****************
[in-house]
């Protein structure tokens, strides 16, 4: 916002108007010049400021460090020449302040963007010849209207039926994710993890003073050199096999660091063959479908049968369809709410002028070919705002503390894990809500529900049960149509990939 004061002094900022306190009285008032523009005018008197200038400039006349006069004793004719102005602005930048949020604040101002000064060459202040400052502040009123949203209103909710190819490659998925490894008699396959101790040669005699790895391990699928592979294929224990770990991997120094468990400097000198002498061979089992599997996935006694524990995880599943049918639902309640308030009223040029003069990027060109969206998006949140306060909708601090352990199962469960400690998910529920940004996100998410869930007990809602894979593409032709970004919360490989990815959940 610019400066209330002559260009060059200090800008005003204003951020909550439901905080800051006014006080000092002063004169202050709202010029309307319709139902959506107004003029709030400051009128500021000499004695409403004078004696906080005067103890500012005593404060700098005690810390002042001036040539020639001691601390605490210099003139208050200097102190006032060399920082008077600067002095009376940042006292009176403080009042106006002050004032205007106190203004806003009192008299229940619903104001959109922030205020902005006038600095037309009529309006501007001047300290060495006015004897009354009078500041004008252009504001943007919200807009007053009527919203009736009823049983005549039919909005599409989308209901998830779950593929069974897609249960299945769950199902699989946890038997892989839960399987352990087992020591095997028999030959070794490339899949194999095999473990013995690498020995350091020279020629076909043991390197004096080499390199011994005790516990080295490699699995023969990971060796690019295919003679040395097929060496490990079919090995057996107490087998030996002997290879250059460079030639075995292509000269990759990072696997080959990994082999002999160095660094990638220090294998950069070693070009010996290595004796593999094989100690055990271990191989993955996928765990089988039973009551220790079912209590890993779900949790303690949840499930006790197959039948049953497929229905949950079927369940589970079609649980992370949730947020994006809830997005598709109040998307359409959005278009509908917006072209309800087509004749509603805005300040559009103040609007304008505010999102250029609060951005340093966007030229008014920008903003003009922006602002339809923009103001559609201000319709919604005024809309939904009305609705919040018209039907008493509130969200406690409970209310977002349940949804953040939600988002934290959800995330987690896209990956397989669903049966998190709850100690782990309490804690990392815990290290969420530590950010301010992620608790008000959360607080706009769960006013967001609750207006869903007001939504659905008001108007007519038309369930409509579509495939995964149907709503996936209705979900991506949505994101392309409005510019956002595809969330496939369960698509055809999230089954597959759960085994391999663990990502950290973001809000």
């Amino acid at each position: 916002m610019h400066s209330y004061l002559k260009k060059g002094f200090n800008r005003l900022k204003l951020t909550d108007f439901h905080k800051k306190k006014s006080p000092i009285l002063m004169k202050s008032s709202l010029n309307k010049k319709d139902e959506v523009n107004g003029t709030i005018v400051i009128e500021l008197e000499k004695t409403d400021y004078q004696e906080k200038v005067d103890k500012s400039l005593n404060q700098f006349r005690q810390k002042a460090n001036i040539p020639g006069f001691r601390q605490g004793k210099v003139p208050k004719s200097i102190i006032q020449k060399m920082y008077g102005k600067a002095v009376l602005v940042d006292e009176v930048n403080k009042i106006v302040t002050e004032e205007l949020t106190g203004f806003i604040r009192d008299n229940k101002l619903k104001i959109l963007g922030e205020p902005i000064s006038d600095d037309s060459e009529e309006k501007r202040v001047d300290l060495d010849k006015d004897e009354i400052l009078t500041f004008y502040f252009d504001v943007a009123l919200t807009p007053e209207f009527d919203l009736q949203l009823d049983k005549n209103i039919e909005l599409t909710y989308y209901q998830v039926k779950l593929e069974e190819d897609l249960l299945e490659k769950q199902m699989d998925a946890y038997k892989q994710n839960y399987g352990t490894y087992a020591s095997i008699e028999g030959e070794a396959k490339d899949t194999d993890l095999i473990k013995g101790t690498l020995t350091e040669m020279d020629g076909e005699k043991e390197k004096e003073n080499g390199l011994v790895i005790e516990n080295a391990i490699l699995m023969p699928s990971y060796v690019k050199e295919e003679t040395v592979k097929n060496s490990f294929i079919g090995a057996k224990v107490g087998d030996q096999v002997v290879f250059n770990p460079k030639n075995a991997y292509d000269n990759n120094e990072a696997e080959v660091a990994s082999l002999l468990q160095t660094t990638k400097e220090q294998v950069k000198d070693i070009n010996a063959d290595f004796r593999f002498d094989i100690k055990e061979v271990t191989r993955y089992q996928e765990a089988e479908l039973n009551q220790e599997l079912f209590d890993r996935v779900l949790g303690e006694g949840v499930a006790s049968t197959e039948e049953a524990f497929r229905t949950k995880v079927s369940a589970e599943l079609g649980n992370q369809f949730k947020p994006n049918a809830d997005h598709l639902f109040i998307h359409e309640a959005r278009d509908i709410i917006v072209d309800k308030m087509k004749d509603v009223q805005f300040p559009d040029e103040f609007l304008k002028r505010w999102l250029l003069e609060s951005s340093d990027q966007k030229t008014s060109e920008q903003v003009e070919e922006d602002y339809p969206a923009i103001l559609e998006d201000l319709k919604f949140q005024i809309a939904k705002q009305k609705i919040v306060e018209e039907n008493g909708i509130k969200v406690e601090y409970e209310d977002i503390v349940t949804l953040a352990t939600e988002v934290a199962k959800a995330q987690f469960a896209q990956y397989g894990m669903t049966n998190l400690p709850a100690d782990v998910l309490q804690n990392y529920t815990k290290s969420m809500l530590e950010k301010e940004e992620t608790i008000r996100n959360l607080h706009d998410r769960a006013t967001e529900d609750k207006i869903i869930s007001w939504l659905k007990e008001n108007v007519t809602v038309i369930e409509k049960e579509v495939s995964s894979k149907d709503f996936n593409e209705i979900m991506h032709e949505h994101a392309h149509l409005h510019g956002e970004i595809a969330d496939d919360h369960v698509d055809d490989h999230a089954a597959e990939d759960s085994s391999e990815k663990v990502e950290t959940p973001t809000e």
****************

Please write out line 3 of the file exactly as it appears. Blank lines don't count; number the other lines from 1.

């Amino acid at each position: 916002m610019h400066s209330y004061l002559k260009k060059g002094f200090n800008r005003l900022k204003l951020t909550d108007f439901h905080k800051k306190k006014s006080p000092i009285l002063m004169k202050s008032s709202l010029n309307k010049k319709d139902e959506v523009n107004g003029t709030i005018v400051i009128e500021l008197e000499k004695t409403d400021y004078q004696e906080k200038v005067d103890k500012s400039l005593n404060q700098f006349r005690q810390k002042a460090n001036i040539p020639g006069f001691r601390q605490g004793k210099v003139p208050k004719s200097i102190i006032q020449k060399m920082y008077g102005k600067a002095v009376l602005v940042d006292e009176v930048n403080k009042i106006v302040t002050e004032e205007l949020t106190g203004f806003i604040r009192d008299n229940k101002l619903k104001i959109l963007g922030e205020p902005i000064s006038d600095d037309s060459e009529e309006k501007r202040v001047d300290l060495d010849k006015d004897e009354i400052l009078t500041f004008y502040f252009d504001v943007a009123l919200t807009p007053e209207f009527d919203l009736q949203l009823d049983k005549n209103i039919e909005l599409t909710y989308y209901q998830v039926k779950l593929e069974e190819d897609l249960l299945e490659k769950q199902m699989d998925a946890y038997k892989q994710n839960y399987g352990t490894y087992a020591s095997i008699e028999g030959e070794a396959k490339d899949t194999d993890l095999i473990k013995g101790t690498l020995t350091e040669m020279d020629g076909e005699k043991e390197k004096e003073n080499g390199l011994v790895i005790e516990n080295a391990i490699l699995m023969p699928s990971y060796v690019k050199e295919e003679t040395v592979k097929n060496s490990f294929i079919g090995a057996k224990v107490g087998d030996q096999v002997v290879f250059n770990p460079k030639n075995a991997y292509d000269n990759n120094e990072a696997e080959v660091a990994s082999l002999l468990q160095t660094t990638k400097e220090q294998v950069k000198d070693i070009n010996a063959d290595f004796r593999f002498d094989i100690k055990e061979v271990t191989r993955y089992q996928e765990a089988e479908l039973n009551q220790e599997l079912f209590d890993r996935v779900l949790g303690e006694g949840v499930a006790s049968t197959e039948e049953a524990f497929r229905t949950k995880v079927s369940a589970e599943l079609g649980n992370q369809f949730k947020p994006n049918a809830d997005h598709l639902f109040i998307h359409e309640a959005r278009d509908i709410i917006v072209d309800k308030m087509k004749d509603v009223q805005f300040p559009d040029e103040f609007l304008k002028r505010w999102l250029l003069e609060s951005s340093d990027q966007k030229t008014s060109e920008q903003v003009e070919e922006d602002y339809p969206a923009i103001l559609e998006d201000l319709k919604f949140q005024i809309a939904k705002q009305k609705i919040v306060e018209e039907n008493g909708i509130k969200v406690e601090y409970e209310d977002i503390v349940t949804l953040a352990t939600e988002v934290a199962k959800a995330q987690f469960a896209q990956y397989g894990m669903t049966n998190l400690p709850a100690d782990v998910l309490q804690n990392y529920t815990k290290s969420m809500l530590e950010k301010e940004e992620t608790i008000r996100n959360l607080h706009d998410r769960a006013t967001e529900d609750k207006i869903i869930s007001w939504l659905k007990e008001n108007v007519t809602v038309i369930e409509k049960e579509v495939s995964s894979k149907d709503f996936n593409e209705i979900m991506h032709e949505h994101a392309h149509l409005h510019g956002e970004i595809a969330d496939d919360h369960v698509d055809d490989h999230a089954a597959e990939d759960s085994s391999e990815k663990v990502e950290t959940p973001t809000e």